Insurance Requirement Proposal Every private citizen who carries a handgun in public in this State shall maintain liability insurance coverage, under provisions approved by the Commissioner of Banking and Insurance, insuring against loss resulting from liability imposed by law for bodily injury, death, and property damage sustained by any person arising out of the ownership, maintenance, operation, or use of a firearm carried in public, wherein such coverage shall be at least in: (1) an amount or limit of insurance coverage; and (2) an amount or limit of liability insurance coverage.

The law would also expand the number of non-family references who must vouch for concealed carry permit applicants, as well as allow candidates to be disqualified for reasons of "character of temperament" and previous violations of restraining orders and convictions.

The law proposed by the Democrats would also compel handgun owners to carry liability insurance to reimburse victims of an accidental discharge. Failure to carry insurance would result in the cancellation of a handgun permit. (For statutory language on insurance, see the sidebar.)

Property owners would also have to opt in to allow people to carry on their property, and concealed-carry permittees would have to go through safety training, including a gun range qualification.

Republican Senator Ed Durr slammed the most recent Democratic proposal.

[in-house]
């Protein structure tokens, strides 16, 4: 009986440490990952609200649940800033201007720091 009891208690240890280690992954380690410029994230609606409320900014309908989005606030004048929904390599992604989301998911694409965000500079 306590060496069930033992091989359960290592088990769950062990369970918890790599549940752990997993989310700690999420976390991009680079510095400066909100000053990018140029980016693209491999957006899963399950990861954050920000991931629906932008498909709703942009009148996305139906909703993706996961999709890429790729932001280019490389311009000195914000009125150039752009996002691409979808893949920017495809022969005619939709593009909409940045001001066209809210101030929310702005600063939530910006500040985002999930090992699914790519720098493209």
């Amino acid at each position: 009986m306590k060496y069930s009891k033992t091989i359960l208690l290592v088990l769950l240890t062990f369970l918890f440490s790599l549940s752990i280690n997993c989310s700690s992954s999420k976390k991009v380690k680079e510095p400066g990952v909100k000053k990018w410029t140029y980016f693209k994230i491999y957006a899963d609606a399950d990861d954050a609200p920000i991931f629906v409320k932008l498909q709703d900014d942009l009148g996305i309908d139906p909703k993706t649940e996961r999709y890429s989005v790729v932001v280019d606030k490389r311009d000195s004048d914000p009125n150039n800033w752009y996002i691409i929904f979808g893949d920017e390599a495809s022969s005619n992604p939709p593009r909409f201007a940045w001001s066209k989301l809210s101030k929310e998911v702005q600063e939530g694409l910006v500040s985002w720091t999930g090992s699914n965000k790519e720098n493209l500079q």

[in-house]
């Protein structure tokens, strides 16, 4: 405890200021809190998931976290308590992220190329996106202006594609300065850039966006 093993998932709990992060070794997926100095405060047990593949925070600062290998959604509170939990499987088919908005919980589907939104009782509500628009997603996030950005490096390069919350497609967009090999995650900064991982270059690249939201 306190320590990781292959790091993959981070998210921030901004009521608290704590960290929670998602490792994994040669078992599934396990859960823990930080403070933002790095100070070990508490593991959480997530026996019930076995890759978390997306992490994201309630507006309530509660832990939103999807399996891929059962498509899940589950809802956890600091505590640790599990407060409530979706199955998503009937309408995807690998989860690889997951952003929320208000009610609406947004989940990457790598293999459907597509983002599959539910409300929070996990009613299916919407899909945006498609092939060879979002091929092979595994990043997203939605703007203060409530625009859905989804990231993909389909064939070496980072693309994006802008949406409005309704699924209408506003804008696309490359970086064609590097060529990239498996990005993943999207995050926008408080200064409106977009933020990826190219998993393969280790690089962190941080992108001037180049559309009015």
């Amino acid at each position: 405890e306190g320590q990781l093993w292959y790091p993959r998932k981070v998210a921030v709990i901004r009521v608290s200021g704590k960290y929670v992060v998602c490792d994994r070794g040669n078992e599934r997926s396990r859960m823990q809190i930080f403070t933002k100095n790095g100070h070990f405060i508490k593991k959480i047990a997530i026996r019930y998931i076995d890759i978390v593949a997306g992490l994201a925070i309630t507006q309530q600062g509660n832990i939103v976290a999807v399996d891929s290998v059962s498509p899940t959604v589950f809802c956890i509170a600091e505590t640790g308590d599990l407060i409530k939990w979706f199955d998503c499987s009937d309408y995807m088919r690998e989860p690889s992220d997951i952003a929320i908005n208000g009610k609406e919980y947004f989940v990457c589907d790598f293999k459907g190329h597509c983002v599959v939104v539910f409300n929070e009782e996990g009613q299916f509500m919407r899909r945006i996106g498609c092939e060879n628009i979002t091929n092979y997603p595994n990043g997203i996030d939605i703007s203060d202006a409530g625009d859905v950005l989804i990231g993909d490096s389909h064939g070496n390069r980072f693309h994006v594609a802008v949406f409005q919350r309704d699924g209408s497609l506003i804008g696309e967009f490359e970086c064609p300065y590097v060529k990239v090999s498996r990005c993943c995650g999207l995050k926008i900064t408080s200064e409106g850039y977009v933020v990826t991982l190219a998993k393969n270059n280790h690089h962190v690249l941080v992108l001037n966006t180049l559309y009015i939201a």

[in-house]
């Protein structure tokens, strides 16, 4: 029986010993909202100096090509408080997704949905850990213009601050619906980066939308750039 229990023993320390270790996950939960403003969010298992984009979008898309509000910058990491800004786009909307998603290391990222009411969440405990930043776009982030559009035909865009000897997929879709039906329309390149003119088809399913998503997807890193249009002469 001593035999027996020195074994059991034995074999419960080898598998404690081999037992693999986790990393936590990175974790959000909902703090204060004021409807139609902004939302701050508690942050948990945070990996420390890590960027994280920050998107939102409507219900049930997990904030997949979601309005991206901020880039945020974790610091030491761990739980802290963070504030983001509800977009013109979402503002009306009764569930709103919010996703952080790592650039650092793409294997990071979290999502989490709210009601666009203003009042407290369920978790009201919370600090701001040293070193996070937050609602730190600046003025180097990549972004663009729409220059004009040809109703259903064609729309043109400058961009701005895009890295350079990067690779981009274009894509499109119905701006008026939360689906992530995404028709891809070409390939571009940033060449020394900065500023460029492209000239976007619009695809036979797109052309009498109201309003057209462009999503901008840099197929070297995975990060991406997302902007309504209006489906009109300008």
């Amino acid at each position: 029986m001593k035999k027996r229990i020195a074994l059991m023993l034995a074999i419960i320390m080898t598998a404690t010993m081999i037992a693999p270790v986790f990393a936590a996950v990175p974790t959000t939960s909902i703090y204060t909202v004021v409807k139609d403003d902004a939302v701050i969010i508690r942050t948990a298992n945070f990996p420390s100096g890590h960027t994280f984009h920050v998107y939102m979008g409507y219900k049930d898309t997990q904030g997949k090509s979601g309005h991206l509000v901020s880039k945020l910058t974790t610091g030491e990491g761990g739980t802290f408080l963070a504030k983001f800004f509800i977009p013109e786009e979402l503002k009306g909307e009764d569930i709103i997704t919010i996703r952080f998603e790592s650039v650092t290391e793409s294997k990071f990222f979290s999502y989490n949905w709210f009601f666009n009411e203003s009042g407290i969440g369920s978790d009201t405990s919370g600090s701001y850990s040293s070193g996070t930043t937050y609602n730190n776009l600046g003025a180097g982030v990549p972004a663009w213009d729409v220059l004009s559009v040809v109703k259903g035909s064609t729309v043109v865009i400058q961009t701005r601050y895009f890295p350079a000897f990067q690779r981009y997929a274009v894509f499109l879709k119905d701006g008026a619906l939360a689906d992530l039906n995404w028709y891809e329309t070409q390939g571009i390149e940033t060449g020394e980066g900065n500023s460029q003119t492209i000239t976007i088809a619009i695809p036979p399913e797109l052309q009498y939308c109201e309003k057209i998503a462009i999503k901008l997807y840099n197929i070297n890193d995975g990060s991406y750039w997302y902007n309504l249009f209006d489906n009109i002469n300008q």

"Defending public safety also entails protecting the individual right to self-defense," Durr said. "However, Democrats use every chance to restrict people from protecting themselves."

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"Let's be honest. Criminals, not law-abiding citizens with rights, are the issue. Before they kidnap a family or shoot up a neighborhood, the bad guys aren't going to go out and acquire gun insurance."

Democrats believe their strategy will improve public safety. They believe that increasing handgun carrying poses safety hazards, citing a Johns Hopkins research that found the estimated average incidence of officer-involved shootings climbed by 12.9 percent in 10 states that lifted limits on people carrying concealed guns in public between 2014 and 2020.

"This measure is intended to make New Jersey safer in response to the United States Supreme Court's Bruen opinion, which, if left unchecked, would surely impede public safety for our state's more than nine million citizens," stated Speaker Coughlin.

According to the law, the Supreme Court judgment recognizes that carrying weapons in sensitive areas can be "prohibited consistent with the Second Amendment."

The Supreme Court